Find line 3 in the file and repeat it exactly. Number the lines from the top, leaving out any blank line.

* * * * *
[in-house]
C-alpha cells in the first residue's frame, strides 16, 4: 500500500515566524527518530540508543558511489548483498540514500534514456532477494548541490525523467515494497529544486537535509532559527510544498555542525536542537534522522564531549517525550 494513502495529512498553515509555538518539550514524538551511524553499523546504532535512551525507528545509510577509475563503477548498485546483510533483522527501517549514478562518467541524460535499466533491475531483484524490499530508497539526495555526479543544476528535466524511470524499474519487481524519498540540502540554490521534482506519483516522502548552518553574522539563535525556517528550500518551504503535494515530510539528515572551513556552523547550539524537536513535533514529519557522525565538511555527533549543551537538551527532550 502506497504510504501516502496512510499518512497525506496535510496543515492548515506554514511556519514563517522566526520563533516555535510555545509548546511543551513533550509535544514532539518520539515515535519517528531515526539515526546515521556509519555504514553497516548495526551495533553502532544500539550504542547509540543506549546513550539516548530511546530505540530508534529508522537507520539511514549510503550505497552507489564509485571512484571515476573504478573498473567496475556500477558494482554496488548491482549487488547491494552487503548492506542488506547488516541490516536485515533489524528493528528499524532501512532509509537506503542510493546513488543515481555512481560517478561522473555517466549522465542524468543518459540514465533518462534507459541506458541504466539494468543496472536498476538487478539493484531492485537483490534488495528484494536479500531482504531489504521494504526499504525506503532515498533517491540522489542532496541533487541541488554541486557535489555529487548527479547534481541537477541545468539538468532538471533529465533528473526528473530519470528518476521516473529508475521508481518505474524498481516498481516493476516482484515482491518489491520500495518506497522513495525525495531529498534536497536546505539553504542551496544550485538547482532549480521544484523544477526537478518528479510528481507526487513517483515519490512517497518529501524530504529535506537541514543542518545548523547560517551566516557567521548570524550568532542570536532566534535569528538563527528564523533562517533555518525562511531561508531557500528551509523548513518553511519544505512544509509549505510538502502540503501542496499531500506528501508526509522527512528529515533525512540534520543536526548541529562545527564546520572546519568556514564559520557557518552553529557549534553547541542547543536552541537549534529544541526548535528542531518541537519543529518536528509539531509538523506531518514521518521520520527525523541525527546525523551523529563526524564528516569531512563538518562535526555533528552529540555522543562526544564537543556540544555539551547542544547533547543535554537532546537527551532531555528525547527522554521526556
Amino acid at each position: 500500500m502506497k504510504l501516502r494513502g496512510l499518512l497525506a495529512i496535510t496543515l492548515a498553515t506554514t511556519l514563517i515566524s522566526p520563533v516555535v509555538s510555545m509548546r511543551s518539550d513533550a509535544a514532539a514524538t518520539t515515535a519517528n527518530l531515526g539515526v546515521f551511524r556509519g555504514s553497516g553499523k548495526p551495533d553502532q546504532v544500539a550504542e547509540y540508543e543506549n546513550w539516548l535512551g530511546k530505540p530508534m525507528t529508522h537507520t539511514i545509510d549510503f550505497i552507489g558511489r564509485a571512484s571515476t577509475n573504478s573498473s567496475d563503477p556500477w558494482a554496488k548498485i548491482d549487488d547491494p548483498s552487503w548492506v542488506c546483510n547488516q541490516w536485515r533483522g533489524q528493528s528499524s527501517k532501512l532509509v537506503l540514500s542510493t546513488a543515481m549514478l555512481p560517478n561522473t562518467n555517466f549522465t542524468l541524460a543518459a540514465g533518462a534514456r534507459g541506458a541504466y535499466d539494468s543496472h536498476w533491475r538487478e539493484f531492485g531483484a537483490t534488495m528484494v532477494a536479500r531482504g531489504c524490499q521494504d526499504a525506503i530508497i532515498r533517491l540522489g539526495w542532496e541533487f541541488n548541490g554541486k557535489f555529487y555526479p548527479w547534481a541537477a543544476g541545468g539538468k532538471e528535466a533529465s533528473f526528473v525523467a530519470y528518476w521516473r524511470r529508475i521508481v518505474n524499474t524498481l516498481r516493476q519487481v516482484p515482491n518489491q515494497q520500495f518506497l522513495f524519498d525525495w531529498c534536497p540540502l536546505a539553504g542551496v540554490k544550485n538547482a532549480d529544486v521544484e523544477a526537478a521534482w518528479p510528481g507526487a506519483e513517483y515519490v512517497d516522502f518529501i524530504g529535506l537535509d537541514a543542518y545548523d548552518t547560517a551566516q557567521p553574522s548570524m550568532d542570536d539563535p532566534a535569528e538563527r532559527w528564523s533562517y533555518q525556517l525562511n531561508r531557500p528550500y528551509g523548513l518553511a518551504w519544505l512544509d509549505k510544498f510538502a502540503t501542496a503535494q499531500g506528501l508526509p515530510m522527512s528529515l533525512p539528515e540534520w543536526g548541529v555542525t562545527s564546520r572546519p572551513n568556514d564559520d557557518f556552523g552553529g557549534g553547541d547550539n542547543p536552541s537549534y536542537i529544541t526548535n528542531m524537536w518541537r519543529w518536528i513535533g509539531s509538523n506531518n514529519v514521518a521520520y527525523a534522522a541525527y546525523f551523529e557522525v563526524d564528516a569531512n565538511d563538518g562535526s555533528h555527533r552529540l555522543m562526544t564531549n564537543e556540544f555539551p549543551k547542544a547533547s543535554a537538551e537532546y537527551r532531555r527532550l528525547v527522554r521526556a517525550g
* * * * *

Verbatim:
Amino acid at each position: 500500500m502506497k504510504l501516502r494513502g496512510l499518512l497525506a495529512i496535510t496543515l492548515a498553515t506554514t511556519l514563517i515566524s522566526p520563533v516555535v509555538s510555545m509548546r511543551s518539550d513533550a509535544a514532539a514524538t518520539t515515535a519517528n527518530l531515526g539515526v546515521f551511524r556509519g555504514s553497516g553499523k548495526p551495533d553502532q546504532v544500539a550504542e547509540y540508543e543506549n546513550w539516548l535512551g530511546k530505540p530508534m525507528t529508522h537507520t539511514i545509510d549510503f550505497i552507489g558511489r564509485a571512484s571515476t577509475n573504478s573498473s567496475d563503477p556500477w558494482a554496488k548498485i548491482d549487488d547491494p548483498s552487503w548492506v542488506c546483510n547488516q541490516w536485515r533483522g533489524q528493528s528499524s527501517k532501512l532509509v537506503l540514500s542510493t546513488a543515481m549514478l555512481p560517478n561522473t562518467n555517466f549522465t542524468l541524460a543518459a540514465g533518462a534514456r534507459g541506458a541504466y535499466d539494468s543496472h536498476w533491475r538487478e539493484f531492485g531483484a537483490t534488495m528484494v532477494a536479500r531482504g531489504c524490499q521494504d526499504a525506503i530508497i532515498r533517491l540522489g539526495w542532496e541533487f541541488n548541490g554541486k557535489f555529487y555526479p548527479w547534481a541537477a543544476g541545468g539538468k532538471e528535466a533529465s533528473f526528473v525523467a530519470y528518476w521516473r524511470r529508475i521508481v518505474n524499474t524498481l516498481r516493476q519487481v516482484p515482491n518489491q515494497q520500495f518506497l522513495f524519498d525525495w531529498c534536497p540540502l536546505a539553504g542551496v540554490k544550485n538547482a532549480d529544486v521544484e523544477a526537478a521534482w518528479p510528481g507526487a506519483e513517483y515519490v512517497d516522502f518529501i524530504g529535506l537535509d537541514a543542518y545548523d548552518t547560517a551566516q557567521p553574522s548570524m550568532d542570536d539563535p532566534a535569528e538563527r532559527w528564523s533562517y533555518q525556517l525562511n531561508r531557500p528550500y528551509g523548513l518553511a518551504w519544505l512544509d509549505k510544498f510538502a502540503t501542496a503535494q499531500g506528501l508526509p515530510m522527512s528529515l533525512p539528515e540534520w543536526g548541529v555542525t562545527s564546520r572546519p572551513n568556514d564559520d557557518f556552523g552553529g557549534g553547541d547550539n542547543p536552541s537549534y536542537i529544541t526548535n528542531m524537536w518541537r519543529w518536528i513535533g509539531s509538523n506531518n514529519v514521518a521520520y527525523a534522522a541525527y546525523f551523529e557522525v563526524d564528516a569531512n565538511d563538518g562535526s555533528h555527533r552529540l555522543m562526544t564531549n564537543e556540544f555539551p549543551k547542544a547533547s543535554a537538551e537532546y537527551r532531555r527532550l528525547v527522554r521526556a517525550g